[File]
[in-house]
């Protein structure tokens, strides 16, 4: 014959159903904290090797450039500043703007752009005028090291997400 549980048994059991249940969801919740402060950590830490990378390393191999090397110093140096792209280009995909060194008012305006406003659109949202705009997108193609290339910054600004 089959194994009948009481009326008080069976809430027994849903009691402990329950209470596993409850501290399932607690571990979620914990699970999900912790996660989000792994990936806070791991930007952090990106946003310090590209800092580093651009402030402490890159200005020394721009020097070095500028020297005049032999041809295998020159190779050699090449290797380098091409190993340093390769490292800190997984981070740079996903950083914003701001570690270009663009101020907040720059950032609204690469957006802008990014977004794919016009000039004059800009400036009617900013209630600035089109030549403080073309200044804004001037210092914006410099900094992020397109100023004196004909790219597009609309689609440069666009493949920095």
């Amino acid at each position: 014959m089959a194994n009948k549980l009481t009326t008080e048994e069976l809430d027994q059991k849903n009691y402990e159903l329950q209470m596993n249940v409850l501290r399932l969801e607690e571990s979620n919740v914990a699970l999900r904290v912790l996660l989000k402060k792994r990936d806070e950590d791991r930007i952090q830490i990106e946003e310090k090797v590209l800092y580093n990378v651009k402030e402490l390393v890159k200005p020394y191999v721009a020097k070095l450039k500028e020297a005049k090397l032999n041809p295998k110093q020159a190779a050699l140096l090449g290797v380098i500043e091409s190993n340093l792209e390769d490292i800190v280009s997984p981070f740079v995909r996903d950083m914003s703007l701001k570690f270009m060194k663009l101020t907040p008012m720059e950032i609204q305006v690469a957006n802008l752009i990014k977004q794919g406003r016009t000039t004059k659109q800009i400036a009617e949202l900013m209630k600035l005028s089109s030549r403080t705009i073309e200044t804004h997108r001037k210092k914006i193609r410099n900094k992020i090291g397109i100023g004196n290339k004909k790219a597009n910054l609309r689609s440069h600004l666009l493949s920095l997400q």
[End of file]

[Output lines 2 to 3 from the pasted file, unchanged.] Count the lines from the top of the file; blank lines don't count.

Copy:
């Protein structure tokens, strides 16, 4: 014959159903904290090797450039500043703007752009005028090291997400 549980048994059991249940969801919740402060950590830490990378390393191999090397110093140096792209280009995909060194008012305006406003659109949202705009997108193609290339910054600004 089959194994009948009481009326008080069976809430027994849903009691402990329950209470596993409850501290399932607690571990979620914990699970999900912790996660989000792994990936806070791991930007952090990106946003310090590209800092580093651009402030402490890159200005020394721009020097070095500028020297005049032999041809295998020159190779050699090449290797380098091409190993340093390769490292800190997984981070740079996903950083914003701001570690270009663009101020907040720059950032609204690469957006802008990014977004794919016009000039004059800009400036009617900013209630600035089109030549403080073309200044804004001037210092914006410099900094992020397109100023004196004909790219597009609309689609440069666009493949920095």
């Amino acid at each position: 014959m089959a194994n009948k549980l009481t009326t008080e048994e069976l809430d027994q059991k849903n009691y402990e159903l329950q209470m596993n249940v409850l501290r399932l969801e607690e571990s979620n919740v914990a699970l999900r904290v912790l996660l989000k402060k792994r990936d806070e950590d791991r930007i952090q830490i990106e946003e310090k090797v590209l800092y580093n990378v651009k402030e402490l390393v890159k200005p020394y191999v721009a020097k070095l450039k500028e020297a005049k090397l032999n041809p295998k110093q020159a190779a050699l140096l090449g290797v380098i500043e091409s190993n340093l792209e390769d490292i800190v280009s997984p981070f740079v995909r996903d950083m914003s703007l701001k570690f270009m060194k663009l101020t907040p008012m720059e950032i609204q305006v690469a957006n802008l752009i990014k977004q794919g406003r016009t000039t004059k659109q800009i400036a009617e949202l900013m209630k600035l005028s089109s030549r403080t705009i073309e200044t804004h997108r001037k210092k914006i193609r410099n900094k992020i090291g397109i100023g004196n290339k004909k790219a597009n910054l609309r689609s440069h600004l666009l493949s920095l997400q």